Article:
Small hospitals may lose billions by missing EHR deadline

By Dan Cook for benefitspro

A large-scale review of data related to hospital compliance with federal electronic health records mandates reveals that most U.S. hospitals have made substantial progress toward EHR adoption. Nonetheless, because considerable federal dollars are tied to complete adoption, many hospitals — especially small rural ones — could forfeit millions as key deadlines approach.

Already, some hospitals have failed to meet meaningful-use guidelines by the July 1, 2014 deadline.

“For many hospitals, penalties will be assessed in fiscal year 2015 for failing to meet federal meaningful-use criteria,” researchers noted. The stakes of compliance are high, they pointed out. “$30 billion to promote the ‘meaningful use’ of electronic health records through the Medicare and Medicaid EHR Incentive Programs,” plus other indirect payments and support services available to those who meet the guidelines.

Another incentive for hospitals to upgrade EHRs is the Patient Protection and Affordable Care Act, which, the researchers noted, created “delivery system reforms, such as accountable care organizations, [which] are difficult to accomplish without well-functioning EHRs.”

The study was co-authored by eight academicians and health care policymakers, and was released by the University of Michigan. Researchers reviewed data from recent years gathered by the American Hospital Association.

The study posed the following questions:

  • What proportion of U.S. general acute care hospitals have at least a basic EHR, and does the rate of adoption vary among different types of hospitals?
  • Are hospitals that care for vulnerable populations adopting EHRs at a different rate than other hospitals?
  • Which hospitals appear to be making little or no progress toward basic EHR adoption, and are there particular characteristics that distinguish these institutions from others?
  • What proportion of hospitals can meet stage 2 meaningful-use criteria, and are there certain criteria that appear to be particularly challenging for hospitals to meet?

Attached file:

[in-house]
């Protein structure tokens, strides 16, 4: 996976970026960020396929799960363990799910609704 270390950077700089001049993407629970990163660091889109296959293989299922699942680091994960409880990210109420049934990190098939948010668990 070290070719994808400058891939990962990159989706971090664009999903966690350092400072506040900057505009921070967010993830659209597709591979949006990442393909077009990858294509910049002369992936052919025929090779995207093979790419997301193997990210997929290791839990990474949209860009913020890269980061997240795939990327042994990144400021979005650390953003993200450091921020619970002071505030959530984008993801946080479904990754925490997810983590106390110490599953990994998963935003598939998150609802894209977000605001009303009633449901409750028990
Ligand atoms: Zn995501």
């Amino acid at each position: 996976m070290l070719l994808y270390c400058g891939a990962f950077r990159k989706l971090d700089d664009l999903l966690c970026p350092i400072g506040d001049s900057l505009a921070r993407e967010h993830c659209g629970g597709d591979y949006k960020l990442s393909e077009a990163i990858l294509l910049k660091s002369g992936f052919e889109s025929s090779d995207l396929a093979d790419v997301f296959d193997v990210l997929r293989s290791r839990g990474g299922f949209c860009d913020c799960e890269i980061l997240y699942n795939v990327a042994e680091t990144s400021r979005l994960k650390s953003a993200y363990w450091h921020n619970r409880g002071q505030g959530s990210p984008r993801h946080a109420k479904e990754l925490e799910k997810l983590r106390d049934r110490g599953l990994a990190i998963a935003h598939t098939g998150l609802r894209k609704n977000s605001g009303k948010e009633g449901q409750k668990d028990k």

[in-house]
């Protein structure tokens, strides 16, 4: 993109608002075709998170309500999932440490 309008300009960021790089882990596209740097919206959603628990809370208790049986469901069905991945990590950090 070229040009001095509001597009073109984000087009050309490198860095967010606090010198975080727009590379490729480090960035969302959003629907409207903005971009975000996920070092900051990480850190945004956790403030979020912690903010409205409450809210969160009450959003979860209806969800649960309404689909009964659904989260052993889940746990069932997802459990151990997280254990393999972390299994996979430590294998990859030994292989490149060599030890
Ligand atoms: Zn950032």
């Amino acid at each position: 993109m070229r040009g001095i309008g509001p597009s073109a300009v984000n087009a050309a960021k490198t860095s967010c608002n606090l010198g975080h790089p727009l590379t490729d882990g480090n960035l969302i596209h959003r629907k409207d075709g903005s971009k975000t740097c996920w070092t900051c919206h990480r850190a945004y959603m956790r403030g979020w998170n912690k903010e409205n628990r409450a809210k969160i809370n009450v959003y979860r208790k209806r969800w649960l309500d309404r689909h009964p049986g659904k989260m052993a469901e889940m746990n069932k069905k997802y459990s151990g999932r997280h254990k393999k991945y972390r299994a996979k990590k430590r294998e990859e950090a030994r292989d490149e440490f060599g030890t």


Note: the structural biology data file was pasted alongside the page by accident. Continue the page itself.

From the high level view, the researchers concluded that the outcomes seen so far are somewhat the expected ones: large players are doing fairly well while smaller ones are struggling. Resources have a lot to do with the outcomes.

“In the third year of the Medicare and Medicaid EHR Incentive Programs, we found that EHR adoption among US hospitals continues to rise steeply. Hospitals are clearly responding to market and policy pressures with substantial investments in the time and resources required for EHR adoption. However, there remain important challenges ahead.

“Small and rural hospitals continue to lag behind their better-resourced counterparts, and meeting stage 2 meaningful-use criteria will require specific attention for most hospitals,” the researchers reported.

Another significant trend identified: Serious obstacles continue to block the smooth interoperability of EHR systems, so that the level of information sharing sought by the government is still far from becoming a reality.

But the study also spotted some optimistic events, such as an overall trend toward EHR adoption and federal initiatives created to encourage compliance among specific types of organizations that actually worked quite well.

Key findings featured by the researchers included:

  • EHR adoption among US hospitals continues to rise steeply: 59 percent now have at least a basic EHR.
  • Small and rural hospitals continue to lag behind their better resourced counterparts; these institutions will likely need customized programs to help them meet standards.
  • Most hospitals are able to meet many of the stage 2 meaningful-use criteria, but only 5.8 percent of hospitals are able meet them all.